Title Reviewed:
American Genesis: A Century of Invention and Technological Enthusiasm, 1870–1970

Author Reviewed:
Thomas P. Hughes

Casey Blake


Indiana Magazine of History, Volume 86, Issue 2, pp 239-240

Article Type:
Book Review

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American Genesis: A Century of Invention and Technological Enthusiasm, 1870–1970. By Thomas P. Hughes. (New York: Viking, 1989. Pp. xii, 529. Illustrations, figures, map, notes, index. $24.95.)

"In the past, the man has been first," proclaimed Frederick Winslow Taylor in 1911; "in the future the system must be first" (p. 188). Four years later the French painter Francis Picabia wrote that in the United States, "the machine has become more than a mere adjunct of human life. It is really a part of human life—perhaps the very soul" (p. 330). With Taylor, Picabia saw "the machine" promoting efficiency, gigantic scale, and hierarchical organization in modern culture. The promise of American technological systems to foster a new civilization spread through the Western imagination like no other utopian ideal since the French Revolution, cutting across national and ideological boundaries. By the 1930s, Joseph Stalin would point to the enormous steel complex at Magnitogorsk as a socialist Gary, Indiana, the fulfillment of his early claim that "the combination of Russian revolutionary sweep with American efficiency is the essence of Leninism" (p. 251).

In American Genesis, the eminent historian of technology Thomas P. Hughes describes the revolution in systems-building as the most significant contribution of the United States to twentieth-century culture. Like his hero Lewis Mumford, Hughes believes that the history of technology is essentially cultural history and that "technology is both a shaper of, and is shaped by, values" (p. 5). Hughes's synthetic narrative of "technological enthusiasm" between 1870 and 1970 has two central themes: first, the incorporation of invention at the turn of the century as the loose, quasi-Bohemian culture of early inventors came under the sway of corporate industry; and second, the diffusion of values and symbols of order, precision, and systematic control from technology to politics and culture.

Hughes's book reaches its climax when it covers the period between 1919 and 1945, as "Taylorismus and Fordismus" inspired Americans and Europeans alike with a "white socialism" of mass production and consumption overseen by engineers (p. 289). Hughes brilliantly demonstrates that it was European Modernists, Weimar social democrats, and Soviet revolutionaries who laid the groundwork for American social planning in the 1930s and the military-industrial complex of the 1940s by translating technics into artistic form and political ideology. But the culminating creations of that enterprise—the Tennessee Valley Authority and the Manhattan Project—also set the stage for the disillusionment with "The System" during the 1960s. Hughes concludes with a survey of the ideas of Jacques Ellul, Mumford, and other theorists of technological dystopia. Despite the Reagan administration's hope of salvation through Star Wars, Hughes asserts that the revolutionary enthusiasm for American technological systems has ended.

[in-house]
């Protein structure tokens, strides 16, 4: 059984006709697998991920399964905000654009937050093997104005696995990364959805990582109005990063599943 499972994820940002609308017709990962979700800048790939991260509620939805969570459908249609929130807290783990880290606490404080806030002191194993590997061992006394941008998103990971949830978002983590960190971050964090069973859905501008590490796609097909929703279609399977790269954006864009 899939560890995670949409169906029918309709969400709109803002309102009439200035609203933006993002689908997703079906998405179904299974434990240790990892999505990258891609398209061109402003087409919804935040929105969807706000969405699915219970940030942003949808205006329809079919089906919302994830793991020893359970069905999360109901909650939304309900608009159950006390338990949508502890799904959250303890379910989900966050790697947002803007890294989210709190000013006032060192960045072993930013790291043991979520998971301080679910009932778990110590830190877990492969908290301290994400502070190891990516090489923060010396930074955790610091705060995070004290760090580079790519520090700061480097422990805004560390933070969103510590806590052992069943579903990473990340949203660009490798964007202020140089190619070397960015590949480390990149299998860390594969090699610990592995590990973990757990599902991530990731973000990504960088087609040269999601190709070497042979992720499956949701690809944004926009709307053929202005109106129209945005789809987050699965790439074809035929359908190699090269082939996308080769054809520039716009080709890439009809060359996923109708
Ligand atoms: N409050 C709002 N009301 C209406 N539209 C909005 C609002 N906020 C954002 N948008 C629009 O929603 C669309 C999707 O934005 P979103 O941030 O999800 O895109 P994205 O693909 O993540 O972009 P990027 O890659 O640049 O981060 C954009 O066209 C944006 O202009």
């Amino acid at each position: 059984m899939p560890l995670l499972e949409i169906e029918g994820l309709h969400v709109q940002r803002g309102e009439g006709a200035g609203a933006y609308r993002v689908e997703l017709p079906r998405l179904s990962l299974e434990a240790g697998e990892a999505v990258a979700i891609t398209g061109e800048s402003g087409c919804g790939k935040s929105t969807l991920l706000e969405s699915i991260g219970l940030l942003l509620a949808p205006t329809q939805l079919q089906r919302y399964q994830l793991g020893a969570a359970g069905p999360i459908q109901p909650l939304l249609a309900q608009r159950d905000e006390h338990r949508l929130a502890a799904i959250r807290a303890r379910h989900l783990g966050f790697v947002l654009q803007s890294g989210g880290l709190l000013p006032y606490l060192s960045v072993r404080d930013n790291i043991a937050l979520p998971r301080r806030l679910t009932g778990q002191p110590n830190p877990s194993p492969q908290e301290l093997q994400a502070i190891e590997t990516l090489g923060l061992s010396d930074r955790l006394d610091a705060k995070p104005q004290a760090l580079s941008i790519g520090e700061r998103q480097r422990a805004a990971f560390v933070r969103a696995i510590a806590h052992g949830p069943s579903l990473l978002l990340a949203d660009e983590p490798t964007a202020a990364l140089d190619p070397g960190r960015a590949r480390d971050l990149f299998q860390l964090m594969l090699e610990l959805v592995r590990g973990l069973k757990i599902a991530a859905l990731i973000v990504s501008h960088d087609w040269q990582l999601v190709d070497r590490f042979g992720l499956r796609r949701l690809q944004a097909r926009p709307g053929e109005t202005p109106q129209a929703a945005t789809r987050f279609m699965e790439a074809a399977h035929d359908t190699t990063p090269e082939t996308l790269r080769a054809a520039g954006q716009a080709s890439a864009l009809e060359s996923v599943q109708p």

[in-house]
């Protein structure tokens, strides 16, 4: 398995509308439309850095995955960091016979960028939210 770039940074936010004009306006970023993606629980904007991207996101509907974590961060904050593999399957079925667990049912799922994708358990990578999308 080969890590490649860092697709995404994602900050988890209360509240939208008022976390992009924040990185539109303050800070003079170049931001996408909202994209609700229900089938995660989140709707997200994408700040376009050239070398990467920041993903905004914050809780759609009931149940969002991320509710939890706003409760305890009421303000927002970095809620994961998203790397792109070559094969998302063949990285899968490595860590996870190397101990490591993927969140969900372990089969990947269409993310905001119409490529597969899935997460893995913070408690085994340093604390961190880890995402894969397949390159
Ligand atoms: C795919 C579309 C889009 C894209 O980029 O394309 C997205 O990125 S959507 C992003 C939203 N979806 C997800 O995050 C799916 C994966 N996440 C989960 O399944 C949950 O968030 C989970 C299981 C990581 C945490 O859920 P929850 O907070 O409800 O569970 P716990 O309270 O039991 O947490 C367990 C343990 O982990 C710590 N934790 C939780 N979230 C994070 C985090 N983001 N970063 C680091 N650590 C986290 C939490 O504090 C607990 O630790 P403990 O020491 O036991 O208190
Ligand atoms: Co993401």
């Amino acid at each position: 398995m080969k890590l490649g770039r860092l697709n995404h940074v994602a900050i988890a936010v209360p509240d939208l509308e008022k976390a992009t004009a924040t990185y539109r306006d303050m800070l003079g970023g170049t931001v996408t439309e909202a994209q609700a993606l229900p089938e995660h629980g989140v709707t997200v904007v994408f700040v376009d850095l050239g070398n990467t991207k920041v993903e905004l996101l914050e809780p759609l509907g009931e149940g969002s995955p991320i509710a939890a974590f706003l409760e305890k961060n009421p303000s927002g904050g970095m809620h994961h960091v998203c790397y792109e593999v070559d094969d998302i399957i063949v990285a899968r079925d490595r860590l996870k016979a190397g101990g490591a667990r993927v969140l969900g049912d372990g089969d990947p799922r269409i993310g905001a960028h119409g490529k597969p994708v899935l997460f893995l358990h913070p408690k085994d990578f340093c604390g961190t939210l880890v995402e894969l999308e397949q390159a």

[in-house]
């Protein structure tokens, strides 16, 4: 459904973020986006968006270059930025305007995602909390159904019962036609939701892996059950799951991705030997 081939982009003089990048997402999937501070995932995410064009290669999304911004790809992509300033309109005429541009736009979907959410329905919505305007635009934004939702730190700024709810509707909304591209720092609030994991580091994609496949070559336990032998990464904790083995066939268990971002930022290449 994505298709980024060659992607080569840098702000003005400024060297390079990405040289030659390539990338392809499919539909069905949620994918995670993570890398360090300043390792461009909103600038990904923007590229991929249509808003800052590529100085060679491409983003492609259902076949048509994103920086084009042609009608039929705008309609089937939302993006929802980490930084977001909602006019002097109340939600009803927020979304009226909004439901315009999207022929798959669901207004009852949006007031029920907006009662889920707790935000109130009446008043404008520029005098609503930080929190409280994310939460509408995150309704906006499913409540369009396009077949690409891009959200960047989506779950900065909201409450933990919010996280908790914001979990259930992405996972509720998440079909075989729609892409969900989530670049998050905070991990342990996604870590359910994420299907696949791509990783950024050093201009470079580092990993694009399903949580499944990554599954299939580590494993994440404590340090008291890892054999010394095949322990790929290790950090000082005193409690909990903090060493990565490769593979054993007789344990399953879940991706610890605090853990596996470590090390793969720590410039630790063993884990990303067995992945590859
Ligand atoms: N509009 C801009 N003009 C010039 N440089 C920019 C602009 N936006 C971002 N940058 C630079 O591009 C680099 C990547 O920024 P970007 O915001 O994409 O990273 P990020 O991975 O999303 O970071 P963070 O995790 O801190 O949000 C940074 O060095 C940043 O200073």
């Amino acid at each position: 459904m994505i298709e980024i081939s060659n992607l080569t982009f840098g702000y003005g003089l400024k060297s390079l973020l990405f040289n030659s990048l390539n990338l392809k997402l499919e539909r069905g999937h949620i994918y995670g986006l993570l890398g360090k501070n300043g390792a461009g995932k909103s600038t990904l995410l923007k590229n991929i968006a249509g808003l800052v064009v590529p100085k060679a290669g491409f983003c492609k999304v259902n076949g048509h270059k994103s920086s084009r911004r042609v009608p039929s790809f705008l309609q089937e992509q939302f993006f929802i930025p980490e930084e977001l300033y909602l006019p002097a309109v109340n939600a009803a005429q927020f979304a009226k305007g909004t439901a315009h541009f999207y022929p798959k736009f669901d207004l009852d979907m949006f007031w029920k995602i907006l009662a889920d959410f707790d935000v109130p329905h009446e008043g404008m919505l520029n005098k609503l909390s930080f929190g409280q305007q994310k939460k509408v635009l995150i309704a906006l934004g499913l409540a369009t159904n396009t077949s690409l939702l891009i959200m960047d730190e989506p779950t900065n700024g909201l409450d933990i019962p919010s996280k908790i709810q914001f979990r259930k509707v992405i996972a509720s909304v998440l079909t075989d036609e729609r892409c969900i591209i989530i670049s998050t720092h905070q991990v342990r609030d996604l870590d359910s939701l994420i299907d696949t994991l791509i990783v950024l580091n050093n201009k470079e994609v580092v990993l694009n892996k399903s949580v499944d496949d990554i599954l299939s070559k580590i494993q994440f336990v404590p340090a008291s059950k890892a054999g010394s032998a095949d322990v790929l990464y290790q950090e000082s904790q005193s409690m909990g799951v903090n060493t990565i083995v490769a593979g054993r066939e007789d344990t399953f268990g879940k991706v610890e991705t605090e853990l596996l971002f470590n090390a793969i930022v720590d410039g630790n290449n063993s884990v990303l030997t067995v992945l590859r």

Hughes's masterful study of this critical moment in Western culture interweaves elegant portraits of American inventors and systems-builders with its overarching theory of the dialectic of technics and civilization. At times, however, this synthesis comes undone. Some chapters veer between overly technical discussions of scientific matters and summary statements about the culture of technology that lack grounding in other relevant developments, such as the ideology of progress, popular images of technology, and the emergence of a consumer culture. By neglecting popular attitudes about technology and the representation of systems in mass culture, Hughes misses the monkey wrenches of skepticism, sarcasm, and outrage that ordinary people have often tossed into the works of the systems builders. As a result, Hughes gives the impression that the technological ideologues were right in arguing that systems had replaced human beings—a form of technological determinism at odds with his keen Mumfordian insights into modern history.

CASEY BLAKE is assistant professor of history at Indiana University, Bloomington, and the author of Beloved Community: The Cultural Criticism of Randolph Bourne, Van Wyck Brooks, Waldo Frank, and Lewis Mumford (forthcoming).

Published by the Indiana University Department of History.